I feel like I’m often walking on eggshells these days. Not because I’m navigating complex politics at work… but because I never quite know what reaction I might get from Hudson. One minute, he’ll calmly and sweetly ask for a cup of milk even remembering to say please and the next, he’s about to launch his body out of his seat and onto the floor because I dared to butter his toast when he wanted to do it himself.
No joke. We walked past a neighbor’s house earlier this week, and there was a bright yellow dump truck in their sandbox. Hudson immediately spotted it, announced that he wanted it, and almost made a beeline to grab it. I get it. It was a pretty sweet dump truck so I tried my best to acknowledge his feelings, explain that the dump truck belongs to another family and encourage him to hurry home with me so we could play with one of the 10 construction vehicles we have at our house. He reminded me that our dump truck isn’t yellow so he wanted this yellow one and proceeded to throw himself onto the ground wriggling about, shouting that he wanted this one, and topping it off with an ear piercing screech.
As I did my best to remain calm and help him through his giant feelings, I wished that Christine was the woman who walked by us and witnessed this epic toddler meltdown. I could have used her all-knowing smile and a “we’ve all been there, it gets better.” With two kids under 3, I love any opportunity to learn from moms who’ve been through it before, but Christine isn’t just any mom either. We covered a lot of ground in this conversation, but my biggest takeaway was to always make time for what I’m passionate about because kids do eventually grow up and cherish the precious moments that I have with my boys while they last.
Watch + Listen to the whole conversation:
Most moms reading this will know Christine Platt as the author behind the beloved Ana and Andrews series of children’s books. But writing was a second, or even third, act for Christine. You may also know her as the afrominimalist, or the Managing Director of the Antiracist Research & Policy Center at American University. And that’s after a career in corporate law, while raising her young daughter. How’s she managed to squeeze all of that in? Christine shares how she never lost sight of her passion – even if at times she had to put her dreams on hold – and how she fights to protect time, even if only a few minutes a day, to nourish those passions and never lose herself in the process of raising her child.
How would you say motherhood has informed your work and how has your work informed your motherhood?
Motherhood is everything to me now. I think the beautiful thing about motherhood is that you find a strength and resiliency that you didn’t even know that you had. I mean you would say that you were tired before you were a mother and then you become a mother and you’re like- oh now I get what it means to be tired.
I think in terms of it informing me as a mother- being able to have really candid conversations with my daughter and being able to get her to understand and explain systemic racism and some of these other things from a child’s perspective and building upon that information gradually. Don’t feel that you have to provide all of the answers right now and you need to give a three-hour lecture about how systemic racism is affecting our society. It may be a very simple question that you’re asked and you provide a very simple answer that you continue to expand over time so that when they are seventeen you can say- So here’s another example of systemic racism. And this is the world, that you are inheriting unless you do something different.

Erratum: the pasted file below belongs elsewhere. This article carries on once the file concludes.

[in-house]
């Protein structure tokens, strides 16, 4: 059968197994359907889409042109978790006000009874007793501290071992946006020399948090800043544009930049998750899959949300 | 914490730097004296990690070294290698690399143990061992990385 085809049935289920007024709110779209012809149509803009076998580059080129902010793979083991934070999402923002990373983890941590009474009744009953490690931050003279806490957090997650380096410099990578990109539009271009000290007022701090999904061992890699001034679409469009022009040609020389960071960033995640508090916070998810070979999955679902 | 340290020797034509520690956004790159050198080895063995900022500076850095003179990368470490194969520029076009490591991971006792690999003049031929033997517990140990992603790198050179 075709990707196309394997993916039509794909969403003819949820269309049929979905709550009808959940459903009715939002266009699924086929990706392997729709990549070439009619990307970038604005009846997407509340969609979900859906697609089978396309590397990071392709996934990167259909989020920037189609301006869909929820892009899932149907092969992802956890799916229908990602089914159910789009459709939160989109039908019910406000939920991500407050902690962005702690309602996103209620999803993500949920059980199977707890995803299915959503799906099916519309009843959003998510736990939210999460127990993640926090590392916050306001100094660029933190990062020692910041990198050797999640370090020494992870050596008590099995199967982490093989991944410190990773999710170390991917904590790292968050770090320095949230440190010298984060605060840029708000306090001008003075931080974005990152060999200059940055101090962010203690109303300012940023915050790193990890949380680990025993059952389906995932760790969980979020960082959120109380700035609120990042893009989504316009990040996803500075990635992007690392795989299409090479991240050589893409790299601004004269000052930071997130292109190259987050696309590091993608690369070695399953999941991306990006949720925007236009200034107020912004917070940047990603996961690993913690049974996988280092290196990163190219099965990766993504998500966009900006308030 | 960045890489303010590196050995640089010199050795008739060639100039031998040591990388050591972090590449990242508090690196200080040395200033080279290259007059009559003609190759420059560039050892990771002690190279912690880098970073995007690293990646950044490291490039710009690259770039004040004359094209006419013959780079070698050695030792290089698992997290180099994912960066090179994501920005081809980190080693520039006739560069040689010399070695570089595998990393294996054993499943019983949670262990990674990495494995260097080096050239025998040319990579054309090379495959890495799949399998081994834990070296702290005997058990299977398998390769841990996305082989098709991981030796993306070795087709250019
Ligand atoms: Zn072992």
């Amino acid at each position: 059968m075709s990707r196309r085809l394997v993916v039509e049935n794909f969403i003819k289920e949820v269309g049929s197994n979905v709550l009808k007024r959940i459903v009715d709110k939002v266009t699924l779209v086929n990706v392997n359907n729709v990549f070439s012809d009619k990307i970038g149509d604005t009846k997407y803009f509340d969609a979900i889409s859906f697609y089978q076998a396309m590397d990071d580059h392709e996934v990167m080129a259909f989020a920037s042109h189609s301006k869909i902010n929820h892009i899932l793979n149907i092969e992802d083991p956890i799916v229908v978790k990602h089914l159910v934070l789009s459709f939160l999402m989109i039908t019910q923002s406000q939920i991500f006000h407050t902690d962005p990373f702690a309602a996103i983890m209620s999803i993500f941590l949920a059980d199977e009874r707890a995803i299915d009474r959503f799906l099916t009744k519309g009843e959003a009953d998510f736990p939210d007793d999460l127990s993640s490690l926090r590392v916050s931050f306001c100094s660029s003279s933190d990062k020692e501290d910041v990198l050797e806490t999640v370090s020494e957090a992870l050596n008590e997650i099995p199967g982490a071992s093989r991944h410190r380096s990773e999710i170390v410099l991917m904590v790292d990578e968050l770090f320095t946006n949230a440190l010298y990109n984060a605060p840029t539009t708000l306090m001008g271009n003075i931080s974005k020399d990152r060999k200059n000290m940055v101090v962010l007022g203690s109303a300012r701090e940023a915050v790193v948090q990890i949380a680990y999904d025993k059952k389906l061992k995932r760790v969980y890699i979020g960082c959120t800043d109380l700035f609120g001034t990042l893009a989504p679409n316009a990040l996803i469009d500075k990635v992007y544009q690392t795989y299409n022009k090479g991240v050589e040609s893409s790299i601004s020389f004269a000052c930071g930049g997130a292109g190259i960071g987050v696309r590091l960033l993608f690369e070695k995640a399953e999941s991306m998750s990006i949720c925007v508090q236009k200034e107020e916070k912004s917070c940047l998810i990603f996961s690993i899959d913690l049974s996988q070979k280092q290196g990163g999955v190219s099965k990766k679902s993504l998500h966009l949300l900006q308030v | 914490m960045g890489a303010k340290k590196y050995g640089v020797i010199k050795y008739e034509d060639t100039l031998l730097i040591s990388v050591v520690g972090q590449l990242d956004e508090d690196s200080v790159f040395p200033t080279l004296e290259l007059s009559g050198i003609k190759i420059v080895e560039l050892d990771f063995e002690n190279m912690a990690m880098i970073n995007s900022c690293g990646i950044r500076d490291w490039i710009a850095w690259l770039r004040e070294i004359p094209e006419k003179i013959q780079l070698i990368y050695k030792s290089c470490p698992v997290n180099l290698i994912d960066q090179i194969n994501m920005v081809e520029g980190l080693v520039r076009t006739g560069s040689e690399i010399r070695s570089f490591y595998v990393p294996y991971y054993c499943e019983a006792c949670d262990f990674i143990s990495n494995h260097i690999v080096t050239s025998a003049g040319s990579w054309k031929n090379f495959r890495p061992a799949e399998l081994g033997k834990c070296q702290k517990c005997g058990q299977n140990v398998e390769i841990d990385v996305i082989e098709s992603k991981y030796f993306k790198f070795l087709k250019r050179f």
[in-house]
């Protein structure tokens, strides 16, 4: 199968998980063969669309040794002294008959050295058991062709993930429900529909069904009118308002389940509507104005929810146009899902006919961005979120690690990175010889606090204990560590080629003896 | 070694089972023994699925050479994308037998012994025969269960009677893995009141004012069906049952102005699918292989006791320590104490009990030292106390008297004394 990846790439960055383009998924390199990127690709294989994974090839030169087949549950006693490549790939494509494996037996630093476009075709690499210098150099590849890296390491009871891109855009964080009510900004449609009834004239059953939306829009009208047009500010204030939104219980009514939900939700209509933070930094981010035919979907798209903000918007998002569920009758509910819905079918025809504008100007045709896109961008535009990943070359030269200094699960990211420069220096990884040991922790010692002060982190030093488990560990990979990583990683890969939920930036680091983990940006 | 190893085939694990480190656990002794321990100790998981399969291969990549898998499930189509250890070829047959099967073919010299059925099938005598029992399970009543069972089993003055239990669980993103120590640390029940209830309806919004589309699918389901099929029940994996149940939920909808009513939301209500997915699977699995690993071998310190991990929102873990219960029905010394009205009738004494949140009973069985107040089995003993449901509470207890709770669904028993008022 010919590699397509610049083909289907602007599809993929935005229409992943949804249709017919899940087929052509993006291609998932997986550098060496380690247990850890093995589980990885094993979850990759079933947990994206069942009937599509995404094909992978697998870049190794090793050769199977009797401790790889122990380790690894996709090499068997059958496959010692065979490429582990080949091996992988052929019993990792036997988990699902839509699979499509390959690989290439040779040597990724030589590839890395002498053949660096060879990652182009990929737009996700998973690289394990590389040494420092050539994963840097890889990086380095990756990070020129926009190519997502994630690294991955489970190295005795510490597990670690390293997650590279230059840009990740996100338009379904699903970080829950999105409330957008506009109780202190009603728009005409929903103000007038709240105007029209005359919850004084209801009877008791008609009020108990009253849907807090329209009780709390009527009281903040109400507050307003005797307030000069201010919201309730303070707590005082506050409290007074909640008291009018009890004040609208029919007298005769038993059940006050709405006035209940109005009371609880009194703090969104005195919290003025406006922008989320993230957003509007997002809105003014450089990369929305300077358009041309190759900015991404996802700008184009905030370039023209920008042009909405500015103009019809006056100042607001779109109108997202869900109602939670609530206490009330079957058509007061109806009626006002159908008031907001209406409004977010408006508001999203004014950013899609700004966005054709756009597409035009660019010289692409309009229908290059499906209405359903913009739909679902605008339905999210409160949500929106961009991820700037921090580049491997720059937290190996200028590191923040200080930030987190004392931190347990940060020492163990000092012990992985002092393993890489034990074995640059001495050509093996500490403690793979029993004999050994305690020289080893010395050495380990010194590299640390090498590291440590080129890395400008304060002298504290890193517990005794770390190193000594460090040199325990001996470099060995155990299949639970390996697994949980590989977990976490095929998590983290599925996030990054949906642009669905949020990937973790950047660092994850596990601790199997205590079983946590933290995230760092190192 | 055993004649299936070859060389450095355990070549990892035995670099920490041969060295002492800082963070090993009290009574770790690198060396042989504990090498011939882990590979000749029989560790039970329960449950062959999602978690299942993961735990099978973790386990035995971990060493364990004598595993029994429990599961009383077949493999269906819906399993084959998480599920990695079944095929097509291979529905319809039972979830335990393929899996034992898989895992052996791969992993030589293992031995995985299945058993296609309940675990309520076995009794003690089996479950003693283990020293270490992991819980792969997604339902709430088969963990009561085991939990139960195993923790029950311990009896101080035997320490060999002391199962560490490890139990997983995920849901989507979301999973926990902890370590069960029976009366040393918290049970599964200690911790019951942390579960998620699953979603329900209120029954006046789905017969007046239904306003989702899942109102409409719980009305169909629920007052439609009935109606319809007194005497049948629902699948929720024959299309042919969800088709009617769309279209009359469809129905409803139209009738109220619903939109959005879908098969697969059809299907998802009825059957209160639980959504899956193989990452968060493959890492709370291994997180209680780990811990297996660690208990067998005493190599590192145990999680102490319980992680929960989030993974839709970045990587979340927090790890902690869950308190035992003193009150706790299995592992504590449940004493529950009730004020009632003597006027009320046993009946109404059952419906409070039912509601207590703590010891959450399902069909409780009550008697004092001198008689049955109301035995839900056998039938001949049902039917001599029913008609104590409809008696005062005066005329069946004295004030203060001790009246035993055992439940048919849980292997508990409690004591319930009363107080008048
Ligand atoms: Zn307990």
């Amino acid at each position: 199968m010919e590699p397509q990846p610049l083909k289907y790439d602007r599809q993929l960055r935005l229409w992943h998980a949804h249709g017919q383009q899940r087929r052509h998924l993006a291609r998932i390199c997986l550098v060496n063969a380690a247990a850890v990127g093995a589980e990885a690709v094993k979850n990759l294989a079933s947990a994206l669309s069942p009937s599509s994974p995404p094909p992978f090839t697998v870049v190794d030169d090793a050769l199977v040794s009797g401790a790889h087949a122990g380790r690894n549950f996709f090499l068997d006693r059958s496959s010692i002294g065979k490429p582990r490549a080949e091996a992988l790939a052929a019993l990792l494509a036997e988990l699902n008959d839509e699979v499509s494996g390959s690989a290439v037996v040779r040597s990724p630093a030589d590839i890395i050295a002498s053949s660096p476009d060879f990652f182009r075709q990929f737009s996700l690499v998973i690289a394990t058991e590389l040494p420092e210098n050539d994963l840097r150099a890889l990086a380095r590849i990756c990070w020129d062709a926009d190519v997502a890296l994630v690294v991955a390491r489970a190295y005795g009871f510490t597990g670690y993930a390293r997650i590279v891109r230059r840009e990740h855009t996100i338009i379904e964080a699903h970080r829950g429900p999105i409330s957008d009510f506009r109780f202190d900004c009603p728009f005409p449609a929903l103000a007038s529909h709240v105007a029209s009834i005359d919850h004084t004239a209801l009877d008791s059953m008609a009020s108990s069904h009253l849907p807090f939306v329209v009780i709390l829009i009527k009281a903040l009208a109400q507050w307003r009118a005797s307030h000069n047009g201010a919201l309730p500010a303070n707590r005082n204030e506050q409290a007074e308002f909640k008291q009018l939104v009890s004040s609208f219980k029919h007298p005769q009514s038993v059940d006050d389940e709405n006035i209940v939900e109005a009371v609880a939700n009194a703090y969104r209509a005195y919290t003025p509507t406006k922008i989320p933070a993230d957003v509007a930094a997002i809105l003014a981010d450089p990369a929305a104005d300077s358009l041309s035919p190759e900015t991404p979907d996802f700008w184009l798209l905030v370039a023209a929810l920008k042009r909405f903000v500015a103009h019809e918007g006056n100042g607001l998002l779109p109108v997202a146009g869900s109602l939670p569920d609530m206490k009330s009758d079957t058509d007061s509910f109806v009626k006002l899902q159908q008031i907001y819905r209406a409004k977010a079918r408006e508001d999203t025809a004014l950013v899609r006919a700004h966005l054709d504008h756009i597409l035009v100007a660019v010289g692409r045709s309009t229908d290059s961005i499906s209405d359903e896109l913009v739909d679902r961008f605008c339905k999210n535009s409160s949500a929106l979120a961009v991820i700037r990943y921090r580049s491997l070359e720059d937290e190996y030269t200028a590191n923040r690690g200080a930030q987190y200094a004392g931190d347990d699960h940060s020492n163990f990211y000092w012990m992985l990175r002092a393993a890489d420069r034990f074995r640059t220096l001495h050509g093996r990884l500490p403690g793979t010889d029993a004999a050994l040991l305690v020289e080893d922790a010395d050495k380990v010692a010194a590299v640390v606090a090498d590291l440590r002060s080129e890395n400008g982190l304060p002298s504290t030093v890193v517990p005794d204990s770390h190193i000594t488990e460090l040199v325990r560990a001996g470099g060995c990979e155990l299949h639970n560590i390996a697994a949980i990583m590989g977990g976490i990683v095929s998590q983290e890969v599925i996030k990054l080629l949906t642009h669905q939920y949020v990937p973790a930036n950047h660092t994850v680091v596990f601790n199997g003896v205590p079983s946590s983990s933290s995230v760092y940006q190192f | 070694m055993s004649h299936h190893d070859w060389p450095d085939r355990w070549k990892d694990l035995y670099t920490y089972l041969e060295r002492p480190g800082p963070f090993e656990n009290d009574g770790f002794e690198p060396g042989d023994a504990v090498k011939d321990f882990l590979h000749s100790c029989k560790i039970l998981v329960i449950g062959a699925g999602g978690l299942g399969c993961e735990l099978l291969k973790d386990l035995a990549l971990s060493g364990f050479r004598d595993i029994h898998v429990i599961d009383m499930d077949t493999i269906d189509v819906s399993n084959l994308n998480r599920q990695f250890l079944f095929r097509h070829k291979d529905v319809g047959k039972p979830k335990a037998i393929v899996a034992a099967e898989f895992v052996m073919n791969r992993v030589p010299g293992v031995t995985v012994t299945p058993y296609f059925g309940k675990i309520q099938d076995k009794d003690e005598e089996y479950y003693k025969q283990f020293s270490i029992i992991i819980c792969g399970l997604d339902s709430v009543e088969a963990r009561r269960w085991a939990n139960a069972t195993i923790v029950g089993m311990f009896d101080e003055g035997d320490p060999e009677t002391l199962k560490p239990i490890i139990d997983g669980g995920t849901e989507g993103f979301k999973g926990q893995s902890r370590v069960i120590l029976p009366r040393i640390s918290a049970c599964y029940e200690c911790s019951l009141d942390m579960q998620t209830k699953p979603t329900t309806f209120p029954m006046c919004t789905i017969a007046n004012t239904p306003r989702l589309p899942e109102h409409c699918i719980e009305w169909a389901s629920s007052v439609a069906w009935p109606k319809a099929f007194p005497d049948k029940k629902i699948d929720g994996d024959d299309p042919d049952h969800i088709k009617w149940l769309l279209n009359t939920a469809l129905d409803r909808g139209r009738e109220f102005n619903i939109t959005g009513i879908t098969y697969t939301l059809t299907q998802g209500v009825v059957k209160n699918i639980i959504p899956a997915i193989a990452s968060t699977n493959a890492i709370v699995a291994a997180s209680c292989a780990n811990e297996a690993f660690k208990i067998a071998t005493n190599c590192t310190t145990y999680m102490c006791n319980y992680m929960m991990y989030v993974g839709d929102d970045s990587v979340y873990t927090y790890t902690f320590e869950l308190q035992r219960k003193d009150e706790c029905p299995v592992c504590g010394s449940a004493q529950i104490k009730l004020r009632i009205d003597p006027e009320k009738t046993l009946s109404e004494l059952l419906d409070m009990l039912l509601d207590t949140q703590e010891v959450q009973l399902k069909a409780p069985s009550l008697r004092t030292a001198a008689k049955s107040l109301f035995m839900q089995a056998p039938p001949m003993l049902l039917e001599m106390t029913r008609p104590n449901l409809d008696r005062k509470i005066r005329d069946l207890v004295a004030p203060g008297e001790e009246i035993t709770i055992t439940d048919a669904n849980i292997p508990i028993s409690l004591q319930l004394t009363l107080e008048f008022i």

In terms of it informing my work, working in racial and social justice, there’s no way I cannot think about my daughter, her friends, our family and the world that I want them to inherit.
How did start your journey to become a minimalist?
We don’t even realize how much we have in our homes or don’t use in our homes because prior to the pandemic anyway, we were rarely at home. So at that time in my career, being home full-time really allowed me to see how much house we weren’t using. I had read a blog post at the time and I just remember looking up and seeing everything in my house for the first time and I decided, I’m going to be a minimalist. I ended up chronicling my journey online as the afrominimalist because I didn’t see a lot of minimalists of color. I decided my practice was going to look very different because it was going to include the history and culture of the African diaspora because those are things that are important to me.
Minimalism is thought of as an aesthetic choice rather than a practice. What I was doing was just showing the practice of minimalism which is- living with intention and being intentional about your purchases and what you keep.
What advice do you have for your pre-mom self?
Please remember your dreams. There will be moments where you have to press pause, but you’re not stopping. You will be able to press play again and pick back up when your children are older and you find an opportunity, move closer to family, or whatever it is that provides you that break or window of time to pursue them again. Sometimes I would only have maybe 15 minutes to write, but when I did get those opportunities to work for an hour or two hours, I utilized it. It is really important because the time will come when you have a lot of freedom to really give it a hundred percent. My daughter is fully independent now and I have a lot of time. I’m grateful that I have an opportunity to do so many things that I love to do.
Co-founder & COO
Bridget is mom to two little boys, Hudson and Brooks, and a champion of working moms everywhere. NeighborSchools itself was borne out of Bridget’s challenge to find high-quality yet affordable child care, and the realization that so many parents struggle with these same issues every day.